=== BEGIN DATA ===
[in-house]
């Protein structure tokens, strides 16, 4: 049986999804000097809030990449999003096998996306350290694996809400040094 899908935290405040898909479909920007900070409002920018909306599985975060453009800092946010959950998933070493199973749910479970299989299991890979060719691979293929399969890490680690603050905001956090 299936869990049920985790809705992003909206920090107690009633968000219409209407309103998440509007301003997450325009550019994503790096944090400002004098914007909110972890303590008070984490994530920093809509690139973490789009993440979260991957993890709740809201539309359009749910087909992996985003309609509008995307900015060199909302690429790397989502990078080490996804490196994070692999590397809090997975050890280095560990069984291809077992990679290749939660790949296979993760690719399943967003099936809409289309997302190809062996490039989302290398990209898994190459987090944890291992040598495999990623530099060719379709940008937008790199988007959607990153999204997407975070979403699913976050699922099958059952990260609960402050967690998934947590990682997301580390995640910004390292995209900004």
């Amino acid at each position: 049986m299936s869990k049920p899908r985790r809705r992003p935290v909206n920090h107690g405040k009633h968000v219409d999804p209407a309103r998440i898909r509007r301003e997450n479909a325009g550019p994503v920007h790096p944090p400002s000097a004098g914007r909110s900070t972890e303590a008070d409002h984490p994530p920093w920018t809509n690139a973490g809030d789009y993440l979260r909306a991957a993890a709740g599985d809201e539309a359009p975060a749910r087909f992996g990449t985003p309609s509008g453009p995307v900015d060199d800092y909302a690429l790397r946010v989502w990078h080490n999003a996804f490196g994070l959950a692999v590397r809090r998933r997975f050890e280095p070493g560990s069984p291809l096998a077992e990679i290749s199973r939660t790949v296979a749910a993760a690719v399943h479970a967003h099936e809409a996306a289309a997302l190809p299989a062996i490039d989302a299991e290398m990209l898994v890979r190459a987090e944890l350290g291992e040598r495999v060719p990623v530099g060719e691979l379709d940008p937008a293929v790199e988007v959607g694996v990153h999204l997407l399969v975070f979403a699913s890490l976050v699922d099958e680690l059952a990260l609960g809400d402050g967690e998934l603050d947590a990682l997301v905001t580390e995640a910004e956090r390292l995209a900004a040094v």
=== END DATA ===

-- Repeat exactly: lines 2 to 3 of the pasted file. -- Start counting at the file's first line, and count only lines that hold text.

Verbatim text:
């Protein structure tokens, strides 16, 4: 049986999804000097809030990449999003096998996306350290694996809400040094 899908935290405040898909479909920007900070409002920018909306599985975060453009800092946010959950998933070493199973749910479970299989299991890979060719691979293929399969890490680690603050905001956090 299936869990049920985790809705992003909206920090107690009633968000219409209407309103998440509007301003997450325009550019994503790096944090400002004098914007909110972890303590008070984490994530920093809509690139973490789009993440979260991957993890709740809201539309359009749910087909992996985003309609509008995307900015060199909302690429790397989502990078080490996804490196994070692999590397809090997975050890280095560990069984291809077992990679290749939660790949296979993760690719399943967003099936809409289309997302190809062996490039989302290398990209898994190459987090944890291992040598495999990623530099060719379709940008937008790199988007959607990153999204997407975070979403699913976050699922099958059952990260609960402050967690998934947590990682997301580390995640910004390292995209900004």
């Amino acid at each position: 049986m299936s869990k049920p899908r985790r809705r992003p935290v909206n920090h107690g405040k009633h968000v219409d999804p209407a309103r998440i898909r509007r301003e997450n479909a325009g550019p994503v920007h790096p944090p400002s000097a004098g914007r909110s900070t972890e303590a008070d409002h984490p994530p920093w920018t809509n690139a973490g809030d789009y993440l979260r909306a991957a993890a709740g599985d809201e539309a359009p975060a749910r087909f992996g990449t985003p309609s509008g453009p995307v900015d060199d800092y909302a690429l790397r946010v989502w990078h080490n999003a996804f490196g994070l959950a692999v590397r809090r998933r997975f050890e280095p070493g560990s069984p291809l096998a077992e990679i290749s199973r939660t790949v296979a749910a993760a690719v399943h479970a967003h099936e809409a996306a289309a997302l190809p299989a062996i490039d989302a299991e290398m990209l898994v890979r190459a987090e944890l350290g291992e040598r495999v060719p990623v530099g060719e691979l379709d940008p937008a293929v790199e988007v959607g694996v990153h999204l997407l399969v975070f979403a699913s890490l976050v699922d099958e680690l059952a990260l609960g809400d402050g967690e998934l603050d947590a990682l997301v905001t580390e995640a910004e956090r390292l995209a900004a040094v």